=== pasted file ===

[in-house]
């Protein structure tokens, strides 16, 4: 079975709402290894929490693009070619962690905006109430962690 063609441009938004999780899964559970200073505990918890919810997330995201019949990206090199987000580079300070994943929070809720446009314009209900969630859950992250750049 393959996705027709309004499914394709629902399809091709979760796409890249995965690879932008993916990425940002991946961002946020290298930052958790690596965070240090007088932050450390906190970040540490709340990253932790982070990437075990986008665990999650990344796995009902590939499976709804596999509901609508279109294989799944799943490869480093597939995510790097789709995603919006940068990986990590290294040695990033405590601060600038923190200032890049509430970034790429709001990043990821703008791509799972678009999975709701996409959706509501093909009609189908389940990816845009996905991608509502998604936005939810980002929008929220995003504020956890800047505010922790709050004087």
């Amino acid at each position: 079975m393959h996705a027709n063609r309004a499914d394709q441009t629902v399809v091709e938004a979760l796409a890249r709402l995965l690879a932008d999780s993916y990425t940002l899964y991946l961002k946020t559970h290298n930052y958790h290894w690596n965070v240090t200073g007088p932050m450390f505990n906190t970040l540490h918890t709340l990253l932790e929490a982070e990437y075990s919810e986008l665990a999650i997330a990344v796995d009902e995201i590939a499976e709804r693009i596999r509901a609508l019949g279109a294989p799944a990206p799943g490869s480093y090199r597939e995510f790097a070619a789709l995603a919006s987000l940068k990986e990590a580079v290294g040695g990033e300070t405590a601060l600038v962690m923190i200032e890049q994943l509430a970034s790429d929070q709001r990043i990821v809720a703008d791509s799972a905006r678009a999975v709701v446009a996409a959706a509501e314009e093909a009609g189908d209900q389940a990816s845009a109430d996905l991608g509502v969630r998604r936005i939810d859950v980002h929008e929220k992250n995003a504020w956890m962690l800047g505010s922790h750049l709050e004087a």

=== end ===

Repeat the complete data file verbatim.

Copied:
[in-house]
């Protein structure tokens, strides 16, 4: 079975709402290894929490693009070619962690905006109430962690 063609441009938004999780899964559970200073505990918890919810997330995201019949990206090199987000580079300070994943929070809720446009314009209900969630859950992250750049 393959996705027709309004499914394709629902399809091709979760796409890249995965690879932008993916990425940002991946961002946020290298930052958790690596965070240090007088932050450390906190970040540490709340990253932790982070990437075990986008665990999650990344796995009902590939499976709804596999509901609508279109294989799944799943490869480093597939995510790097789709995603919006940068990986990590290294040695990033405590601060600038923190200032890049509430970034790429709001990043990821703008791509799972678009999975709701996409959706509501093909009609189908389940990816845009996905991608509502998604936005939810980002929008929220995003504020956890800047505010922790709050004087």
């Amino acid at each position: 079975m393959h996705a027709n063609r309004a499914d394709q441009t629902v399809v091709e938004a979760l796409a890249r709402l995965l690879a932008d999780s993916y990425t940002l899964y991946l961002k946020t559970h290298n930052y958790h290894w690596n965070v240090t200073g007088p932050m450390f505990n906190t970040l540490h918890t709340l990253l932790e929490a982070e990437y075990s919810e986008l665990a999650i997330a990344v796995d009902e995201i590939a499976e709804r693009i596999r509901a609508l019949g279109a294989p799944a990206p799943g490869s480093y090199r597939e995510f790097a070619a789709l995603a919006s987000l940068k990986e990590a580079v290294g040695g990033e300070t405590a601060l600038v962690m923190i200032e890049q994943l509430a970034s790429d929070q709001r990043i990821v809720a703008d791509s799972a905006r678009a999975v709701v446009a996409a959706a509501e314009e093909a009609g189908d209900q389940a990816s845009a109430d996905l991608g509502v969630r998604r936005i939810d859950v980002h929008e929220k992250n995003a504020w956890m962690l800047g505010s922790h750049l709050e004087a």